UMS Concert Program, October 28, 1987: Warsaw Ballet --
Power Center For The Performing Arts Ann Arbor, Michigan
THE UNIVERSITY MUSICAL SOCIETY OF THE UNIVERSITY OF MICHIGAN
of The Great Theatre of Warsaw
ROBERT SATANOWSKI, General Director MARIA KRZYSZKOWSKA, Artistic Director
Wednesday Evening, October 28, 1987, at 8:00
Power Center for the Performing Arts
Ann Arbor, Michigan
Principals and Soloists
Kama Akucewicz Anna Bialecka
Beata Nowinska Anita Pietuewicz
Elwira Piorun Renata Smukala
Bogdan Cholewa Zdzislaw Cwioro Robert Glumbek
Lukasz Gruziel Jerzy Kosjanik Mariusz Malecki Arkadiusz Stepien boguslaw tuznik
Guest Artists: Olga Likhovskaya and Waldemar Wolk-Karaczewski
Ewa Aksamitowska Ewa Borek Malgorzata Borys Zdzislawa Borzecka Malgorzata Ccndro Malgorzata Cholcwa Elzbicta Cyran Malgorzata Ejchlcr Malgorzata Falkowska Marck Fiertek Iwona Froclich Danuta Gaszynska Wojcicch Glowacki Radziwil Gogol Elzbicta Gowarzcwska Elzbicta Gruziel Jolanta Grygolowicz Bcata Grzcsinska Malgorzata Harmaciriska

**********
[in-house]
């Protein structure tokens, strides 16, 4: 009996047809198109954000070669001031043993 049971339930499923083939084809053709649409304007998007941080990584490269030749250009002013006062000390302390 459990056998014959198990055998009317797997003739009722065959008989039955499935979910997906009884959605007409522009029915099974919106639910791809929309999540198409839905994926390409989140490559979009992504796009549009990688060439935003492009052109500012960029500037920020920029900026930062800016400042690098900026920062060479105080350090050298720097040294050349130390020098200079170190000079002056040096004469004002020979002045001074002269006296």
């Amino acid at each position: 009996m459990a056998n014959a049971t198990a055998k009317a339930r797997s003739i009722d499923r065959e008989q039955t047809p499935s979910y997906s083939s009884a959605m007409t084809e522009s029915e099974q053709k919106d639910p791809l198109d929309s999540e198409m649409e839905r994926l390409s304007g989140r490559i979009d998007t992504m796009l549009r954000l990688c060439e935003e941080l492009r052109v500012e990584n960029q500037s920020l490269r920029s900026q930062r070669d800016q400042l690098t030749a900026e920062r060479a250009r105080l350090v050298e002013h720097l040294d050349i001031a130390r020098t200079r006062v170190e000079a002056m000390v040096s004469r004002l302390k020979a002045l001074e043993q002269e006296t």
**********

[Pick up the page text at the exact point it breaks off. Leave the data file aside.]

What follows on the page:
Miroslaw Kalcmba Violetta Klimczewska Jaroslaw Klos Barbara Klusek Daria Kochariczyk Jolanta Kowalczyk Bcata Krajewska Ewa Krasnodebska Joanna Kucharck Beata Kulik Roman Kucharczyk Katarzyna Kwasnicwska Julitta Lubiriska Marck Makowiecki Iwona Malinowska Ilona Molka Katarzyna Pazio Ewa Puchalska Malgorzata Rykier
Robert Sarnccki Roman Slomski Krzysztof Slori Urszula Smakulska Krzysztof Stoiriski Barbara Sulkowska Renata Szulc Robert Szymariski Wojcicch Warszawski Edyta Wasilewska Iwona Wasilewska Halina Wisnicwska Artur Wojtasik Ewa Wqjcik Izabella Zagorska Jan Zdanowicz Barbara Zclazny Miroslaw Zydowicz
Pawel Chynowski, Assistant Director; Zbignicw Juchnowski, Assistant Ballet Master
Teachers and Repetiteurs: Evgenij Kosmcnko, Teresa Memches, Krystyna Poplawska, Kalina Schubert, Flora Tchernenko
Danuta Rzazewska, Rehearsal Pianist Witold Kiwacz and Bozena Zielinska, Administrative Assistants
Eleventh Concert of the 109th Season Seventeenth Annual Choice Series
Romantic Ballet in Two Acts
Music: Adolphe Charles Adam (1803-1856) Libretto: Theophilc Gautier and Jules-Henri Vernoy de Saint-Georges
Choreography: Jean Coralli and Jules Perrot (1841)
Production staged by: Anatolij Gridin and Irina Mikailitchenko